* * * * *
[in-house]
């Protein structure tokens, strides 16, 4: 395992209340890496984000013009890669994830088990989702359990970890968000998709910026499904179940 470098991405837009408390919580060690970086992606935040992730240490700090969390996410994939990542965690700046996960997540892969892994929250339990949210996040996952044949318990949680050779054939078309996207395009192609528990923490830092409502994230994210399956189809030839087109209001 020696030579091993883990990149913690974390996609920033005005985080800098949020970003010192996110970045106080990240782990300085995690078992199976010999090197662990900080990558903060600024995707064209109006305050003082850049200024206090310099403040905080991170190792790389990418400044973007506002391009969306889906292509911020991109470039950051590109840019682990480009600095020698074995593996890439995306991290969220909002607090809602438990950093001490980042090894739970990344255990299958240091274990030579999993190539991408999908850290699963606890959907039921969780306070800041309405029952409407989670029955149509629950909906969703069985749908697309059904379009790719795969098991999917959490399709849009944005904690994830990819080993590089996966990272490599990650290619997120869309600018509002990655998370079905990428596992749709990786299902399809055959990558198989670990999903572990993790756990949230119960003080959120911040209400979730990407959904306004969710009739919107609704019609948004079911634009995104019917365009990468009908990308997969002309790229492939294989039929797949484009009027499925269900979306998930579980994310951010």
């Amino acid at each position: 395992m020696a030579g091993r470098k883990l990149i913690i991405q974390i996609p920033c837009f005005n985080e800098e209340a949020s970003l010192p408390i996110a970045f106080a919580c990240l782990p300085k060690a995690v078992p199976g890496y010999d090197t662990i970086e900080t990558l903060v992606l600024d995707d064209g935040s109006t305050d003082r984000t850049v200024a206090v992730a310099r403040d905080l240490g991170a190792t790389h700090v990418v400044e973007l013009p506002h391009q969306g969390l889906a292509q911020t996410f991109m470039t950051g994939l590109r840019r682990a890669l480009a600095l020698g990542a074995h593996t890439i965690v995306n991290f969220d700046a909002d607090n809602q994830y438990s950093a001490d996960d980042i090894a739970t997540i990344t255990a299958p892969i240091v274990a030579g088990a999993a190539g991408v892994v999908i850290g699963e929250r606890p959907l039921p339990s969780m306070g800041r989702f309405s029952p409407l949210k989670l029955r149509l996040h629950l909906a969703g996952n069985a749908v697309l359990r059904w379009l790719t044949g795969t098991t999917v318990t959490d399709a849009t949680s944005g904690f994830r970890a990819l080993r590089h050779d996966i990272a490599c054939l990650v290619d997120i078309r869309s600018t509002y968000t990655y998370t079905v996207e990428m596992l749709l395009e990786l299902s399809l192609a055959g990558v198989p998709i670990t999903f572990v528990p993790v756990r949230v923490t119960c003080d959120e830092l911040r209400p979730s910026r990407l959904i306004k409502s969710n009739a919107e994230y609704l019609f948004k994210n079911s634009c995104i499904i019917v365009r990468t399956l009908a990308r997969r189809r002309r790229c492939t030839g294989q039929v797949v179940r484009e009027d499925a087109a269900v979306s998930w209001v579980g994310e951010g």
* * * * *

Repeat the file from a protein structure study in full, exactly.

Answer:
[in-house]
């Protein structure tokens, strides 16, 4: 395992209340890496984000013009890669994830088990989702359990970890968000998709910026499904179940 470098991405837009408390919580060690970086992606935040992730240490700090969390996410994939990542965690700046996960997540892969892994929250339990949210996040996952044949318990949680050779054939078309996207395009192609528990923490830092409502994230994210399956189809030839087109209001 020696030579091993883990990149913690974390996609920033005005985080800098949020970003010192996110970045106080990240782990300085995690078992199976010999090197662990900080990558903060600024995707064209109006305050003082850049200024206090310099403040905080991170190792790389990418400044973007506002391009969306889906292509911020991109470039950051590109840019682990480009600095020698074995593996890439995306991290969220909002607090809602438990950093001490980042090894739970990344255990299958240091274990030579999993190539991408999908850290699963606890959907039921969780306070800041309405029952409407989670029955149509629950909906969703069985749908697309059904379009790719795969098991999917959490399709849009944005904690994830990819080993590089996966990272490599990650290619997120869309600018509002990655998370079905990428596992749709990786299902399809055959990558198989670990999903572990993790756990949230119960003080959120911040209400979730990407959904306004969710009739919107609704019609948004079911634009995104019917365009990468009908990308997969002309790229492939294989039929797949484009009027499925269900979306998930579980994310951010």
């Amino acid at each position: 395992m020696a030579g091993r470098k883990l990149i913690i991405q974390i996609p920033c837009f005005n985080e800098e209340a949020s970003l010192p408390i996110a970045f106080a919580c990240l782990p300085k060690a995690v078992p199976g890496y010999d090197t662990i970086e900080t990558l903060v992606l600024d995707d064209g935040s109006t305050d003082r984000t850049v200024a206090v992730a310099r403040d905080l240490g991170a190792t790389h700090v990418v400044e973007l013009p506002h391009q969306g969390l889906a292509q911020t996410f991109m470039t950051g994939l590109r840019r682990a890669l480009a600095l020698g990542a074995h593996t890439i965690v995306n991290f969220d700046a909002d607090n809602q994830y438990s950093a001490d996960d980042i090894a739970t997540i990344t255990a299958p892969i240091v274990a030579g088990a999993a190539g991408v892994v999908i850290g699963e929250r606890p959907l039921p339990s969780m306070g800041r989702f309405s029952p409407l949210k989670l029955r149509l996040h629950l909906a969703g996952n069985a749908v697309l359990r059904w379009l790719t044949g795969t098991t999917v318990t959490d399709a849009t949680s944005g904690f994830r970890a990819l080993r590089h050779d996966i990272a490599c054939l990650v290619d997120i078309r869309s600018t509002y968000t990655y998370t079905v996207e990428m596992l749709l395009e990786l299902s399809l192609a055959g990558v198989p998709i670990t999903f572990v528990p993790v756990r949230v923490t119960c003080d959120e830092l911040r209400p979730s910026r990407l959904i306004k409502s969710n009739a919107e994230y609704l019609f948004k994210n079911s634009c995104i499904i019917v365009r990468t399956l009908a990308r997969r189809r002309r790229c492939t030839g294989q039929v797949v179940r484009e009027d499925a087109a269900v979306s998930w209001v579980g994310e951010g």